Rest: The Unforced Rhythm of Grace | George Methodist Family Church

Rest: The Unforced Rhythm of Grace | George Methodist Family Church

Rest – The unforced rhythm of Grace

Matthew 11:28-30(The Message)

George Methodist Church

With Peter Veysie

1st August 2021

8am and 10am

Background to Sabbath

The Sabbath is commanded by God

Every week religious Jews observe the Sabbath, the Jewish holy day, and keep its laws and customs.

The Sabbath begins at nightfall on Friday and lasts until nightfall on Saturday. In practical terms the Sabbath starts a few minutes before sunset on Friday and runs until an hour after sunset on Saturday, so it lasts about 25 hours.

God commanded the Jewish People to observe the Sabbath and keep it holy as the fourth of the Ten Commandments.

The idea of a day of rest comes from the Bible story of the Creation: God rested from creating the universe on the seventh day of that first week, so Jews rest from work on the Sabbath.Genesis 2:1-3

Jews often call the day Shabbat, which is Hebrew for Sabbath, and which comes from the Hebrew word for rest.

A reminder of the Covenant.Deuteronomy 5: 12 -15

The Sabbath is part of the deal between God and the Jewish People, so celebrating it is a reminder of the Covenant and an occasion to rejoice in God’s kept promises.

A gift from God

Most Jewish people look forward to Shabbat all week. They see it as God’s gift to his chosen people of a day when they take time out from everyday things to feel special.

Shabbat is a time with no television, no rushing to the demands of the telephone or a busy work schedule.

People don’t think about work or other stressful things.

It’s an oasis of calm, a time of stillness in life.

Sabbath greetings

The traditional Sabbath greetings are Shabbat Shalom (Hebrew), or Gut Shabbos (Yiddish).

A family time

Shabbat is very much a time when families come together in the presence of God in their own home.

Singles, or others with no family around may form a group to celebrate Shabbat together.

Sabbath customs

In order to avoid work and to ensure that the Sabbath is special, all chores like shopping, cleaning, and cooking for the Sabbath must be finished before sunset on Friday.

People dress up for Shabbat and go to considerable trouble to ensure that everything is organised to obey the commandment to make the Sabbath a delight.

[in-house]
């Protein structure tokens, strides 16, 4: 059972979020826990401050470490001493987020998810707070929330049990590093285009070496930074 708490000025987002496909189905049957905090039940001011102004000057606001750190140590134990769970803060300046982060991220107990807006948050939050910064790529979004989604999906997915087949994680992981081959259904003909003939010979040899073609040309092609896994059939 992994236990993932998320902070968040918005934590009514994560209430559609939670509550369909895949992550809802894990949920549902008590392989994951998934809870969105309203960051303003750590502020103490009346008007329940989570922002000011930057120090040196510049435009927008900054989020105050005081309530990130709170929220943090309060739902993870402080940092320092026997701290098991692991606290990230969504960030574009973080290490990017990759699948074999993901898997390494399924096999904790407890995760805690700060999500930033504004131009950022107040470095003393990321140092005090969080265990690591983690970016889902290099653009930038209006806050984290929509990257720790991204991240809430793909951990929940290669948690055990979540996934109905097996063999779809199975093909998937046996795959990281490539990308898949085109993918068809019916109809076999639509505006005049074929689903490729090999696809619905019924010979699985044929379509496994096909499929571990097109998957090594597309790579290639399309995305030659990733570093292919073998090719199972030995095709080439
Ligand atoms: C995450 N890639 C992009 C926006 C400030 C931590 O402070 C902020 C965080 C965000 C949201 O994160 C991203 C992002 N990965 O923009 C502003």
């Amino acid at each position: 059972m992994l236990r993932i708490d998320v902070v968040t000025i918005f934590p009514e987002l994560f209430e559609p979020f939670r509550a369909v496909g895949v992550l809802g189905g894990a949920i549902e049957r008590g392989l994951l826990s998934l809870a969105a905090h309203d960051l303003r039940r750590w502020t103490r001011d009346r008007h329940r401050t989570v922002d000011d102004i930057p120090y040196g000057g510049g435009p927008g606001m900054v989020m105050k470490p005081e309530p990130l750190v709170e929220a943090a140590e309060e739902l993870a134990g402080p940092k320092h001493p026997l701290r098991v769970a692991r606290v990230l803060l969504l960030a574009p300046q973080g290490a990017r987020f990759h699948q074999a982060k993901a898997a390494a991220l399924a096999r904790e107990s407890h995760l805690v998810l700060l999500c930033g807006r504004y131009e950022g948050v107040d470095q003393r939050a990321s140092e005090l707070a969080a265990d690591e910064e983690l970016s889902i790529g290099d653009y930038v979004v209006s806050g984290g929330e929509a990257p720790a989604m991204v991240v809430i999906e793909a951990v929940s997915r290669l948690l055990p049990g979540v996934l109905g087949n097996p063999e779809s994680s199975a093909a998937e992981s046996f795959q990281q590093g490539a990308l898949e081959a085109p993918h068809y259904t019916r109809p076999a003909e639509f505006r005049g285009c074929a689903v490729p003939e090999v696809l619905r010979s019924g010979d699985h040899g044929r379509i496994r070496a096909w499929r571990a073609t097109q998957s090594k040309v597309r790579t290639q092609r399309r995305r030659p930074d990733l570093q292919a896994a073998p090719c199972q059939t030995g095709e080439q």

Sabbath candles are lit at sunset on a Friday. The woman of the house usually performs this ritual. It is an integral part of Jewish custom and ceremony.

The candles are placed in candlesticks. They mark the beginning of each Sabbath and represent the two commandments Zachor (to remember the Sabbath) and Shamor (to observe the Sabbath).

After the candles are lit, Jewish families will drink wine. Sabbath wine is sweet and is usually drunk from a special goblet known as the Kiddush Cup. The drinking of wine on the Sabbath symbolises joy and celebration.

It is also traditional to eat challah, a soft rich eggy bread in the shape of a braid. Challah is a eaten on the Sabbath and Jewish holidays except for the Passover when leavened bread is not permitted.

Under Jewish law, every Jew must eat three meals on the Sabbath. One of the meals must include bread. Observant Jews will usually eat challah at the beginning of a Sabbath meal.

Before the challah is eaten, the following prayer is recited:

Baruch atah Adonai, Eloheinu Melech ha’olam, hamotzi lechem min ha’aretz.

This means:

Blessed are you, Lord our God, King of the universe, who brings forth bread from the earth.

Other blessings, prayers, songs and readings may also be used.

It is traditional, too, for parents to bless their children on Shabbat.

The blessing for daughters asks that they become like the four matriarchs, Sarah, Rebecca, Rachel and Leah, while sons are blessed to grow up like Ephraim and Menasheh, two brothers who lived in harmony.

Some of the family will have been to synagogue before the Sabbath meal, and it is likely that the whole family will go on Saturday.

I feel like it’s so important for us to really just take a look again at the sabbath and please be assured that I am not about to change our Sunday worship to a Friday – Saturday,although I want to really honour those who do.

It seems like we are always running and not resting. Our shops are open and it’s business as usual and it as the lockdown levels get less crazy, we also tend to drop our guard and allow for more infections and more challenges with this pandemic. I see more and more people being deeply affected by this and some businesses just not recovering. Many people’s lives are upside down and we wonder when it will end. But in the midst of this absolute chaos there are some helpful things that we need to do before we are forced to do it because of our own stubborness.

Let’s have a look at some of the keys that Sabbath brings and maybe find ways to enable them to be a part of our lives.

1.Preperation. It’s critical for us to prepare for a time to have a rest. If we don’t plan it then it won’t happen. You have to create a space between the stimulus of life and your response or you will respond in a way that you don’t want to. Recognise your tired and worn outness before it recognises you !!! I often ask people about when they last had a break and it’s shocking to hear how few actually do it. You don’t need anything else but time and the opportunity to stop.

2. Switching off.